One of the sure signs of spring in the White Mountains is when the snow bridges over the streams collapse and stream crossings become ‘much’ more exciting.
But winter will linger on for another month or two in New Hampshire’s mountains despite the fact that calendar winter ends on Wednesday 3-20-2013 at 6:05 am. The only people who really care about that date are peakbaggers trying to complete their Winter 4,000 footers or Winter 48-in-1 (season) lists.
I must confess, I did do a bit more work on my Winter 4,000 footers, bagging three more peaks: Mount Isolation (4004′), Mount Cabot (4170′) , and Mount Moriah (4049′) over a blustery cold weekend that saw day-time temperatures in the single digits with subzero wind chills. Still, despite a productive winter peakbagging season, finishing my Winter 4’s will take another season, not that I’m in too much of a rush.
Despite the frigid temperatures, climbing these three peaks was a fitting way to end a marvelous winter, if only because:
- Isolation is the most remote 4,000 footer in the White Mountains
- Cabot is the northernmost 4,000 footer
- Moriah is the first 4,000 footer I ever climbed in 2007 and my first Appalachian Trail section hike
Hiking with Friends
Peakbagging lists aside, the reason I like winter hiking in the White Mountain so much is because it’s so social. All of my winter hikes are with friends, some new and some old, and it’s a huge pleasure to get to know or catch up with people on the trail. That’s really what I’ll remember the most about this past winter.
I co-led the hike to Mt Isolation with Joe, another 4-season AMC leader who I’ve hiked with a lot this winter. We did the Engine Hill bushwhack to Isolation starting at the Rocky Branch Trailhead, a trail and route that I’d never hiked before. The bushwhack eliminates several stream crossings but doesn’t significantly shorten the 14 mile round-trip.
The scenery on the hike was beautiful with intermittent sunshine, but the temperature was very cold all day. I had the foresight to bring an extra mid-layer this weekend, a polarguard vest, but I was still cold. We snowshoed nearly the entire hike, completing it in 11 hours.
That night, I stayed at the Subsig Cabin in Crawford Notch, with still more friends, although they’re spreading a rumor that I snore. Really, it was the guy next to me! Lies all lies.
On Sunday, I lead a hike to Mt Cabot with Casey Ajalat. We had a small group, which often happens on Sunday hikes, especially since Mt Cabot is a distant 4 hour drive from Boston. We met at the York Pond Trail head within the Berlin Fish Hatchery, which is a weird place to drive into on a Sunday morning if you’ve never been there before. To get there, you need to drive through the town of Berlin, pronounced with the accent on the first syllable, which is pretty sketchy looking with a lot of ramshackle houses and boarded up light industry. Once north of Berlin, you’re in the great north woods which can be equally jolting because it’s so isolated.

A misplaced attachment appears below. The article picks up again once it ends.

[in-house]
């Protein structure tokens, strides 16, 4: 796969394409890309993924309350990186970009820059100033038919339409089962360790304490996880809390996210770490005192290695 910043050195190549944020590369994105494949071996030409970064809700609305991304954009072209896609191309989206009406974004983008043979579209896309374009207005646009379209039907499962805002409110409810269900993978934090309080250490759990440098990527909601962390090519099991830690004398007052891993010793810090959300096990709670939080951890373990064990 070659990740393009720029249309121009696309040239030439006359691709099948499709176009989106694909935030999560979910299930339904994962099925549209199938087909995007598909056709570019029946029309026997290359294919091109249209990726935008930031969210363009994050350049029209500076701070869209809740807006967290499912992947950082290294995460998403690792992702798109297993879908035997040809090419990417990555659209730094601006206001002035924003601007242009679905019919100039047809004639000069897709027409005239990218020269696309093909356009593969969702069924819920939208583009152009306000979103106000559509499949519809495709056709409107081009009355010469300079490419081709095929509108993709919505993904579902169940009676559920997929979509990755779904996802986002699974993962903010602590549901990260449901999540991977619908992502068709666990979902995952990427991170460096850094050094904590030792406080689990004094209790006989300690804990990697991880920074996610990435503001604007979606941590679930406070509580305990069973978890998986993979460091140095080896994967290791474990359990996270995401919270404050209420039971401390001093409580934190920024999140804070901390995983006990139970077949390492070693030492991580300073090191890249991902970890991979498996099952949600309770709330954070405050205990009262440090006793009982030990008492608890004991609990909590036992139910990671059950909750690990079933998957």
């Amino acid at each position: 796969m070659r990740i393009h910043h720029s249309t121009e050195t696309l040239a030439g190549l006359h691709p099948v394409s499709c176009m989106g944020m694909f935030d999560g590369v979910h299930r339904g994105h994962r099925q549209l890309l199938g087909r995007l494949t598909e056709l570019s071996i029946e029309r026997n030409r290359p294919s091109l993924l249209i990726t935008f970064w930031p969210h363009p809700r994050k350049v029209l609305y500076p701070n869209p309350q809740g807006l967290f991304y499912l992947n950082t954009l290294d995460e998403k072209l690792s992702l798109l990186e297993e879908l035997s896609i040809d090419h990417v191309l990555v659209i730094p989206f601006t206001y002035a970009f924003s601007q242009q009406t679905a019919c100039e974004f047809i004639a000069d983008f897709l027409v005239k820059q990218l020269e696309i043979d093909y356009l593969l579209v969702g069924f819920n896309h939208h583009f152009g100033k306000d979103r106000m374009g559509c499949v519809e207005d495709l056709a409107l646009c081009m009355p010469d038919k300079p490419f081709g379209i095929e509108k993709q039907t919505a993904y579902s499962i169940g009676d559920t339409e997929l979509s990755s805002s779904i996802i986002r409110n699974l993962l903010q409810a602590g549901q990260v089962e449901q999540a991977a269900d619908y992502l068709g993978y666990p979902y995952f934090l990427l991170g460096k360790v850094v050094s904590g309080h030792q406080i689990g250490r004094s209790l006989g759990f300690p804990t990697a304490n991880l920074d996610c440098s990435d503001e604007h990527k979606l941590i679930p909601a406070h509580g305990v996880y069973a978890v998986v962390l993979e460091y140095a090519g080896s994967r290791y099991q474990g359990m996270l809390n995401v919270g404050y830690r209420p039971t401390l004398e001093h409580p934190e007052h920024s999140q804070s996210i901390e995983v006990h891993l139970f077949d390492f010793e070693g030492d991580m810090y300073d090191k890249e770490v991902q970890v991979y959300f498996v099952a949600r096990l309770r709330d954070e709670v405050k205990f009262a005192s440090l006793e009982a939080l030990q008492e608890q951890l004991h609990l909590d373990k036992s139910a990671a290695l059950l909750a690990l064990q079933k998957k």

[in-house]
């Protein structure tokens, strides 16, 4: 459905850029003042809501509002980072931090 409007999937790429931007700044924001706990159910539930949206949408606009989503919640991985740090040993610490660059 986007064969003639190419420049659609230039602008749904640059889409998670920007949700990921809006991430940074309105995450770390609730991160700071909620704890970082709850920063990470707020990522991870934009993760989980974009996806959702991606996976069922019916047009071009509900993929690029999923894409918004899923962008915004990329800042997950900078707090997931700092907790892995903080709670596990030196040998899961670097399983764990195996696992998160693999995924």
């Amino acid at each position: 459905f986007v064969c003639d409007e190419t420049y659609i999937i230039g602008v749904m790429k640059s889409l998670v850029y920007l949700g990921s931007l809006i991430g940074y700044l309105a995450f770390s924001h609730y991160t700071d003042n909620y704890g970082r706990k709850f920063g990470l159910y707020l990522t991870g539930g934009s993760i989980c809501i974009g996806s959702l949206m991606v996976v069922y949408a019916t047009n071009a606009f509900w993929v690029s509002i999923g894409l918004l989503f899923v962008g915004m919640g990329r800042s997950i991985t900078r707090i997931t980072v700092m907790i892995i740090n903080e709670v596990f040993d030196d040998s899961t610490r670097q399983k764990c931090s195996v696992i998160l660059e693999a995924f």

Another frigid day, we climbed Mount Cabot entirely in microspikes, but still carried snowshoes because there was a lot of drifting wind-blown snow. Luckily, there is a cabin near the top of Mt Cabot where we dropped our packs before hiking on to the summit. Cabot is basically a viewless peak, but the weather was clear enough that we caught excellent views of two subsidiarty peaks, the Bulge and the Horn, which I climbed last autumn on a Kilkenny Ridge Traverse.
We came back and had lunch in the cabin and bundled up like Michelin men: I even wore my insulated pants, which I only pull out for extreme conditions like melting water on winter backpacking trips. Being out of the wind helped, but we didn’t linger and hiked out quickly completeing the 10 mile roundtrip in about 6 hours. Despite the cold, this was another beautiful hike, though the sunshine was intermittent during the day.
On Monday, I co-led a trip with my friend David up Mount Moriah, which I climbed last in 2007. Casey was supposed to be the co-leader, but wasn’t feeling well, so David filled in for him. No one else came, which sadly is not the unusual for a weekday winter hike. There are more mid-week AMC hikers the rest of the year though.
When we left the parking lot it was 2 degrees with 20 mile an hours winds – basically another really cold day. I’d planned to hike up Moriah via the Stony Brook Trail, another route I’d never hiked before and one that proved absolutely fantastic! Though quite steep, it has an extensive amount of above treeline exposure and provides fantastic 360 degree views of the Carter Range, the Northern Presidentials, the Mahoosucs, and the Baldface Range.
I hadn’t seen David since we’d hiked Mount Field and Willey earlier in the winter, so we had a lot of catch up on. David’s a backpacker at heart, like me, and we talked about all kinds of different trips we want to do the rest of the year.
I first met David in-person on the last day of winter in 2010, though we’d known of each other online before that via the Green Mountain Club and Long Trail. That day, we’d both been climbing Mount Monroe separately, in gorgeous weather, similar to the weather we had yesterday on Moriah. I can still picture meeting him outside of the Lake of the Clouds, exactly two years ago.
Funny how you can remember meetings with friends, more than the views. Until next winter, then.
Most Popular Searches
- Mt Moriah winter
- WINTER ROUTE MT ISOLATION WHITE MOUNTAINS